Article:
A UCLA report found that full-time nail salon workers earn less than half the median income of other U.S. workers.
Researchers from the UCLA Labor Center released a report Tuesday showing that the majority of nail salon workers in the United States are low-wage workers, and that while many work long hours, 89 percent are not paid for overtime work.
Preeti Sharma, the report’s main author and gender studies Ph.D. student, said these workers often face exploitative working conditions, especially as the workforce is 81 percent female and 79 percent foreign-born, groups she says are especially susceptible to labor and wage exploitation.
Sharma said many of these workers are often afraid to speak out about exploitative policies or simply don’t know how to. These groups of workers have trouble filing complaints about wage- or working-condition violations.
The report details that 80 percent of nail salon workers are earning what the report classifies as “low wages,” less than $13.46 an hour. This percentage is much higher than the national average of 33 percent of workers that are classified “low-wage workers.”
The report also addresses labor and wage issues often seen in the industry, such as long hours and a lack of overtime pay.
Nearly two-thirds – 61 percent – of women who work at nail salons have young children and one-third are the heads of their households.
The data was compiled from an analysis of existing literature such as journal articles, policy reports and government data. This data was used to analyze the working conditions and wages of nail salon workers across the country.
In her work, Sharma outlines how government statistics often underrepresent the number of nail salon workers across the country, and how she hopes her work will help to create a more accurate depiction of their realities.
Vina Nguyen, an author of the report and a recent UCLA alumna, said she thinks the data is underreported in government statistics. She said the researchers found discrepancies between government reports and the number of nail licenses given.
“We strongly believe that this is an undercount of the number of nail salons in the United States,” Nguyen said. “There are more nail salon workers out there who aren’t even included in this count who are likely low-wage as well.”
The Labor Center has been working in tandem with the California Healthy Nail Salon Collaborative, an organization that works with salons to improve the rights of beauty industry workers. Lisa Fu, director of the California Healthy Nail Salon Collaborative, said the collaboration has been encouraging salons to adopt health and safety policies that create better conditions for workers.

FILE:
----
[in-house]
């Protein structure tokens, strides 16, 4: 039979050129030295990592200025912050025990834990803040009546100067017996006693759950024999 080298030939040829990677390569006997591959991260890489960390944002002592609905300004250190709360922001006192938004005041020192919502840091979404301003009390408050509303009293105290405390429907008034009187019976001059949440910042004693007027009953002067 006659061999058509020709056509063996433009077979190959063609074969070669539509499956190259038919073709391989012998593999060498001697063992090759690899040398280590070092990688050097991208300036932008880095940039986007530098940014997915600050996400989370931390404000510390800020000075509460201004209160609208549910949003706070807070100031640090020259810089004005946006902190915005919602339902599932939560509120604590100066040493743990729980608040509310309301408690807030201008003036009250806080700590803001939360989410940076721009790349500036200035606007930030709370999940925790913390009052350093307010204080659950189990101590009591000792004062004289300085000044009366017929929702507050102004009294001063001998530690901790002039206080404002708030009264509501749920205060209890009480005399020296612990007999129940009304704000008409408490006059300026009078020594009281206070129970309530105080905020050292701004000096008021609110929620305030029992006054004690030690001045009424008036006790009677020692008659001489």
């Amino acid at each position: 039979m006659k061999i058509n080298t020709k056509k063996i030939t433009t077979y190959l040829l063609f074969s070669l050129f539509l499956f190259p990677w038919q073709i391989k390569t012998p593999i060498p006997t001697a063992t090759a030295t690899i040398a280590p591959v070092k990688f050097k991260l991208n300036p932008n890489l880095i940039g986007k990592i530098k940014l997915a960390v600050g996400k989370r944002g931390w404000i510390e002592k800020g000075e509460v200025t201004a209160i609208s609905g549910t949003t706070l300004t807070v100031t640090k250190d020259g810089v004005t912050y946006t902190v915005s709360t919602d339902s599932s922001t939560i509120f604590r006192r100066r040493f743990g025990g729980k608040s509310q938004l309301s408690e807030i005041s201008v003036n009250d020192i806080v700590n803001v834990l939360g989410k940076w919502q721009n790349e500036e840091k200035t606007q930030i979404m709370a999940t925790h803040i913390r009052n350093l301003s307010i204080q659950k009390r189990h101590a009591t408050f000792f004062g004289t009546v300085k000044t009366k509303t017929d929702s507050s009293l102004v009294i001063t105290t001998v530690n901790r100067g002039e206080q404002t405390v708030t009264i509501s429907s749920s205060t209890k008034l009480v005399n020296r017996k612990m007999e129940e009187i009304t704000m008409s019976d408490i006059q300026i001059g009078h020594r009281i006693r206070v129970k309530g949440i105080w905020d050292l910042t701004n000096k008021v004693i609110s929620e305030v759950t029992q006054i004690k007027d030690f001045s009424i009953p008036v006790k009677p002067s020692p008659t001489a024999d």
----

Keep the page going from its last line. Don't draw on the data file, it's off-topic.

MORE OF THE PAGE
Fu said a major shift needs to happen in the industry, as labor laws aren’t traditionally being followed.
“We want to highlight those that are doing the right thing,” Fu said. “For us it’s about providing education and information in a way that they actually know what to do and support workers to make sure they are being protected.”
Sharma said her report aims to create a more humanized and worker-focused analysis of the nail salon industry.
“A lot of the conversations about salons tend to be around health and environment, which is definitely very important,” Sharma said. “But when you focus on the industry solely from health perspectives, it (tends) to ignore the crucial role of workers and labor conditions.”
Nguyen said she thinks the general public often fails to see the workers as real people, as opposed to numbers or statistics.
“It’s important to really listen to the workers, to look beyond the facts and statistics – these are the lived experiences of workers,” Nguyen said. “Our main goal is to humanize these workers.”
Ly Nguyen, a worker at InStyle Nails & Spa in Westwood, said the salon has been making workers wear protective gear such as face masks and allowing for more flexible hours to address health and labor concerns. She said flexible hours are important for her to raise her two young children.
Sharma said she thinks migrant women are an extremely important force in the beauty industry, but that they are still facing hardships in the industry.
“I think the nail salon industry offers a glimpse into the history of how women’s and immigrant women’s work is valued,” Sharma said. “Given all the anti-immigrant, sexist rhetoric, these salons do provide us an example of ethnic entrepreneurship and they are very much driven by ethnic and women’s labor.”